Alphabetic Guide to Medical Emergencies



Abdominal Wound

A bdominal wounds can result from gunshots during hunting or working with firearms, from falling on a knife or sharp object at home or work, or from a variety of other mishaps ranging from automobile accidents to a mugging attack. Such a wound can be a major emergency requiring surgery and other professional care. Call a physician or arrange for quick transportation to a hospital as quickly as possible.

Emergency Treatment

If there is severe bleeding, try to control it with pressure. Keep the victim lying on his back with the knees bent; place a pillow, coat, or a similar soft object under the knees to help hold them in the bent position. If abdominal organs are exposed, do not touch them for any reason. Cover the wound with a sterile dressing. Keep the dressing moistened with sterile water or the cleanest water available. Boiled water can be used to moisten the dressing, but be sure it has cooled before applying.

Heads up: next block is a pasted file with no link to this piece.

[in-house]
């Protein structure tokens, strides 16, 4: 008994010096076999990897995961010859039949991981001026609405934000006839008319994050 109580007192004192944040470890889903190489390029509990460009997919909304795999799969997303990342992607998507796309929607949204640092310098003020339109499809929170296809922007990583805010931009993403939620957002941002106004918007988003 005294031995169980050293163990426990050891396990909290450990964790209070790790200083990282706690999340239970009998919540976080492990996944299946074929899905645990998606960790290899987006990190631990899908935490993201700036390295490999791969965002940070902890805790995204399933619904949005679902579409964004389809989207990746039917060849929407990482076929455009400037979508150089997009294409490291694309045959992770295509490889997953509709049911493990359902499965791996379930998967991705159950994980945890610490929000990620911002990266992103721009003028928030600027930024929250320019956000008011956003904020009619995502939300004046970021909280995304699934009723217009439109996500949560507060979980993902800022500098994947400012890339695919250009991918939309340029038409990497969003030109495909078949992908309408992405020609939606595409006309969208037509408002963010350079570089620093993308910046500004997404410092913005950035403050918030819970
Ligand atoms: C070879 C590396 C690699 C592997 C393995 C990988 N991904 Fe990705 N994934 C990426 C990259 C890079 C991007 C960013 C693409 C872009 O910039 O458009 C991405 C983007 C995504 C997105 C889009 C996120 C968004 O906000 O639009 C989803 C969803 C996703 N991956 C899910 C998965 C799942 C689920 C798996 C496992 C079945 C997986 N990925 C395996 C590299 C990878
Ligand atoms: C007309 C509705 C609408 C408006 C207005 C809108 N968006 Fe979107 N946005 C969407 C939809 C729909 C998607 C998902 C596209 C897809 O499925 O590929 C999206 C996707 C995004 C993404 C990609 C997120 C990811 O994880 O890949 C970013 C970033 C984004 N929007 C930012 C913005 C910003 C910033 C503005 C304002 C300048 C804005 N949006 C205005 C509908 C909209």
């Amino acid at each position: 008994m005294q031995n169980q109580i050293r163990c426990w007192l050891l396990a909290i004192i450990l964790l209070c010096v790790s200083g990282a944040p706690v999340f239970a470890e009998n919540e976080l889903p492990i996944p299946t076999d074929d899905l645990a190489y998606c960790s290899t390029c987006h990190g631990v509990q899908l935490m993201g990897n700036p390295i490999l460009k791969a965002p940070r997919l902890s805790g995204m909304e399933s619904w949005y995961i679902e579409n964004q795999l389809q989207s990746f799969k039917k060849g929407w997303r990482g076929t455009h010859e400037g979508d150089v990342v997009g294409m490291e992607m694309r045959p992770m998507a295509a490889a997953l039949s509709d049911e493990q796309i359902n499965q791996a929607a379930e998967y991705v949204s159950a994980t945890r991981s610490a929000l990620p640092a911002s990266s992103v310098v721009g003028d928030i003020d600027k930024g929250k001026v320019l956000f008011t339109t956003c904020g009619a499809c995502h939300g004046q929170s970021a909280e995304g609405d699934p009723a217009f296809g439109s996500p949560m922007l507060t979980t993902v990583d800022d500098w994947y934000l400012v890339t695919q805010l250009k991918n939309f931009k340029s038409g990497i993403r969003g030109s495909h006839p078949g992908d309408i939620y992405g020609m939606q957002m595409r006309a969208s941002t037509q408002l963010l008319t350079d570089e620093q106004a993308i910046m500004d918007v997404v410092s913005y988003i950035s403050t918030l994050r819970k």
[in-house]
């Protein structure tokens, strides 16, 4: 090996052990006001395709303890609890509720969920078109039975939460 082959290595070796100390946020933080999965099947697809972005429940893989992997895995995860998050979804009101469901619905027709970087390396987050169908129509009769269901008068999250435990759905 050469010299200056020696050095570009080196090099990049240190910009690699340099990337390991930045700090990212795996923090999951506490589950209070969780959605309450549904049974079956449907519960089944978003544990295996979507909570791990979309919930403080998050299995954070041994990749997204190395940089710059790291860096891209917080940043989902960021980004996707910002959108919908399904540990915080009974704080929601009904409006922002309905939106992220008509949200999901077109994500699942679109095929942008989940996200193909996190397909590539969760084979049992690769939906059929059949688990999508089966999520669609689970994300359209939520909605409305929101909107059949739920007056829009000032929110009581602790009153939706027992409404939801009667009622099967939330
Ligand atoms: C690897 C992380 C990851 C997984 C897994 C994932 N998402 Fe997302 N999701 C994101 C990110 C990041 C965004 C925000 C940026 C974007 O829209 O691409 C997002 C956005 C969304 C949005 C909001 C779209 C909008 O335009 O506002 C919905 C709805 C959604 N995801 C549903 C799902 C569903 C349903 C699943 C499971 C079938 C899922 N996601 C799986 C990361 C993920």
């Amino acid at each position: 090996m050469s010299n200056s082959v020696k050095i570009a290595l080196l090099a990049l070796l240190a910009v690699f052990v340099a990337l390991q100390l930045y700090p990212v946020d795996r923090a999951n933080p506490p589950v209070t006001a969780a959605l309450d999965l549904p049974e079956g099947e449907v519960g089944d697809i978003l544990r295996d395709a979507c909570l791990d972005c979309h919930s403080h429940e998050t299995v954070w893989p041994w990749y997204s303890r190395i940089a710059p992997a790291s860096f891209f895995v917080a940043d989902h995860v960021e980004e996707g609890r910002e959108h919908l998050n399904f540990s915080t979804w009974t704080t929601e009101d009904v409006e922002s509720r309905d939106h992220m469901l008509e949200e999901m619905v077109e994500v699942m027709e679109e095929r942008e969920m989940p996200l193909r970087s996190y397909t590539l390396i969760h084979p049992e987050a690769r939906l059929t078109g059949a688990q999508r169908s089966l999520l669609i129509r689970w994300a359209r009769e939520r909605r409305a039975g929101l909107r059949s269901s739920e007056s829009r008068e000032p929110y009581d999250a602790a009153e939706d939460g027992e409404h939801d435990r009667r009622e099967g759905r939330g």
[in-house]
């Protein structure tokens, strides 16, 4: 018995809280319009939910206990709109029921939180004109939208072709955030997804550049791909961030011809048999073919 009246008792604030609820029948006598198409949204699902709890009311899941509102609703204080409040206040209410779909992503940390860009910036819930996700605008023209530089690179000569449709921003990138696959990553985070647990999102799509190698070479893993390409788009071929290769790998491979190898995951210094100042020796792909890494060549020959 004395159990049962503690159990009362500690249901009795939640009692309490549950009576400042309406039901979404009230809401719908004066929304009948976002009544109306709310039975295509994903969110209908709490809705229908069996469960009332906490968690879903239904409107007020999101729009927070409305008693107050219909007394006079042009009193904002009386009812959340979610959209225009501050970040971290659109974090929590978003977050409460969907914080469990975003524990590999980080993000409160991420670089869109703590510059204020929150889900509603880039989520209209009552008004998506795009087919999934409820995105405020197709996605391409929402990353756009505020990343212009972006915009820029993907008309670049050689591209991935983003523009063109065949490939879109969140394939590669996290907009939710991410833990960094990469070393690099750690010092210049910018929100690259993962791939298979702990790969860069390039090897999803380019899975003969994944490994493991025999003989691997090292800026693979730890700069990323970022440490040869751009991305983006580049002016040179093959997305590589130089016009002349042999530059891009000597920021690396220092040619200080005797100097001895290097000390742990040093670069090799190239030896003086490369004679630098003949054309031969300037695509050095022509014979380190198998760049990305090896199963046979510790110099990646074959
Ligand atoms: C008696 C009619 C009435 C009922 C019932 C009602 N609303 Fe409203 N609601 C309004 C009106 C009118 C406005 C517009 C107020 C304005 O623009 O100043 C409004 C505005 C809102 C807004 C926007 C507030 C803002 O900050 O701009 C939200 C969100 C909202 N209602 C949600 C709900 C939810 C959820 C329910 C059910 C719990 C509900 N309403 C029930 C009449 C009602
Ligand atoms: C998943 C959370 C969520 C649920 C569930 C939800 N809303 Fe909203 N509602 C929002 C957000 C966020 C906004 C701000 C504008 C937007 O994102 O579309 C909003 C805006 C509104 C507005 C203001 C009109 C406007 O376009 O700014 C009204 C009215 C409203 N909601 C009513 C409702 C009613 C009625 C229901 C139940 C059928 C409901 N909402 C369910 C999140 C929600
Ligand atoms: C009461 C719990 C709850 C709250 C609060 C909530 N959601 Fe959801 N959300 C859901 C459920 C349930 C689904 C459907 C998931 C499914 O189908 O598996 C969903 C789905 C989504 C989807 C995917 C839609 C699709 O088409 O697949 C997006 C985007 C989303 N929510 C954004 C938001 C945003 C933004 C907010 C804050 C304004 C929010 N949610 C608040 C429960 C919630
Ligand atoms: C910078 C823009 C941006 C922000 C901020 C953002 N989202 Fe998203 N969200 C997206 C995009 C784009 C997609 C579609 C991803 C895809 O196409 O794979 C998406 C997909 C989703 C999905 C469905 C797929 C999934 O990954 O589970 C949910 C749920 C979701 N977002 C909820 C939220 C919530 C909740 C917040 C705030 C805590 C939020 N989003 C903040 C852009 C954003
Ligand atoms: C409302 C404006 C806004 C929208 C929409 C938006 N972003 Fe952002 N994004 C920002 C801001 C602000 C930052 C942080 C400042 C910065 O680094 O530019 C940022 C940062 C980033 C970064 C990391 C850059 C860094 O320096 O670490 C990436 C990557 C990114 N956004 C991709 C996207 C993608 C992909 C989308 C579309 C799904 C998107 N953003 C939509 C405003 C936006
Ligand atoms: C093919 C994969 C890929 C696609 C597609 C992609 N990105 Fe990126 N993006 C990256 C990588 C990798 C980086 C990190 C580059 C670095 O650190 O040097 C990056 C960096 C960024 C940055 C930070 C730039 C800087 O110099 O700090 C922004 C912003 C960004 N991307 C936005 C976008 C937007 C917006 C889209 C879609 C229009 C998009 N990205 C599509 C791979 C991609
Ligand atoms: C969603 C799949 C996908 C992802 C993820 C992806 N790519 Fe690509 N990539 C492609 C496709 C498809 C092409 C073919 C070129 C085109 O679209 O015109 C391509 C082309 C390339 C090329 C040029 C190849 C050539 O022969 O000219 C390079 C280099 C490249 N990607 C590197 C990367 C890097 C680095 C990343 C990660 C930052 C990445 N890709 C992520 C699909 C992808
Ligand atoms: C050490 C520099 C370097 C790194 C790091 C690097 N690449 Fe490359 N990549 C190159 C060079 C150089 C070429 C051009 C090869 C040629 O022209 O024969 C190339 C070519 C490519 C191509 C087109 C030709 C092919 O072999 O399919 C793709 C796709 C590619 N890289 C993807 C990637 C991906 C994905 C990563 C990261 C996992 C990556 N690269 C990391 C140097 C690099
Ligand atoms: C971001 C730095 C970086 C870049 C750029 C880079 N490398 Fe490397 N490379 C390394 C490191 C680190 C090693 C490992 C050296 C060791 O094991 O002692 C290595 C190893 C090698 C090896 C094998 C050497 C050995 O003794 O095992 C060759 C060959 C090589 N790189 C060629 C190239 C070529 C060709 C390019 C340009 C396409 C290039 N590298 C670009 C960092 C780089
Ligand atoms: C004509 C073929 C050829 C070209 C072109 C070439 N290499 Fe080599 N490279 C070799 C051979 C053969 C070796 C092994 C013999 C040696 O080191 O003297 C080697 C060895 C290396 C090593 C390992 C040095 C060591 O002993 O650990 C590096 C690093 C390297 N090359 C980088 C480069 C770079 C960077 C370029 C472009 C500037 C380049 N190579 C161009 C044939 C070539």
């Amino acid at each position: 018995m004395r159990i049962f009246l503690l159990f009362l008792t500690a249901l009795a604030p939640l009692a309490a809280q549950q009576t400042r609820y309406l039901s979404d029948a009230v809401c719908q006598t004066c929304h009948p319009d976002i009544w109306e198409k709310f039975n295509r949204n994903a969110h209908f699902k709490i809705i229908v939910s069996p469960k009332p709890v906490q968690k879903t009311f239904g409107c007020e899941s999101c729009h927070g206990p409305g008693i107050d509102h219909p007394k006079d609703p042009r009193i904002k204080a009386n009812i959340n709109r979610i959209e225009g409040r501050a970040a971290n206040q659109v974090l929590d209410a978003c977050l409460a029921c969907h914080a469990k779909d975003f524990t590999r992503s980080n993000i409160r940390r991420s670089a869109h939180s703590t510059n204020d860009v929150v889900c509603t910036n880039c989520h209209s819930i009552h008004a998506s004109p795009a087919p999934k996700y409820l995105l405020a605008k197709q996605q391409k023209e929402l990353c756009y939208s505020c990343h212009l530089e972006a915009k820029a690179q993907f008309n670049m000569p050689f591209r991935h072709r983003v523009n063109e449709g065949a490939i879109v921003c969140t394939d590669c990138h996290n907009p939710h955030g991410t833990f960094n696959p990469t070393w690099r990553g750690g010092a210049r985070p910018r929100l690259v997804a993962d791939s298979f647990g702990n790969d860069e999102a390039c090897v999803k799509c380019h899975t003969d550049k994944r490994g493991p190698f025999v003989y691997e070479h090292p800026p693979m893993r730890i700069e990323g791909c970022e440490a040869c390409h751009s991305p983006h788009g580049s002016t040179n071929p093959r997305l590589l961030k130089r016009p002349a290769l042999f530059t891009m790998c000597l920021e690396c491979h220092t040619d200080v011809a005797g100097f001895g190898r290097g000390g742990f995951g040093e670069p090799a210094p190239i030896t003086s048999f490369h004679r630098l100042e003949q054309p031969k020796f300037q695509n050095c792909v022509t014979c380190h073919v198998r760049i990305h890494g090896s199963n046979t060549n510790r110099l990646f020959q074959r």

If the victim is to be moved to a hospital or physician's office, be sure the dressing over the wound is large enough and is held in place with a bandage. In addition to pain, you can expect the victim to experience nausea and vomiting, muscle spasms, and severe shock. Make the victim as comfortable as possible under the circumstances; if he complains of thirst, moisten his mouth with a few drops of water, but do not permit him to swallow the liquid.



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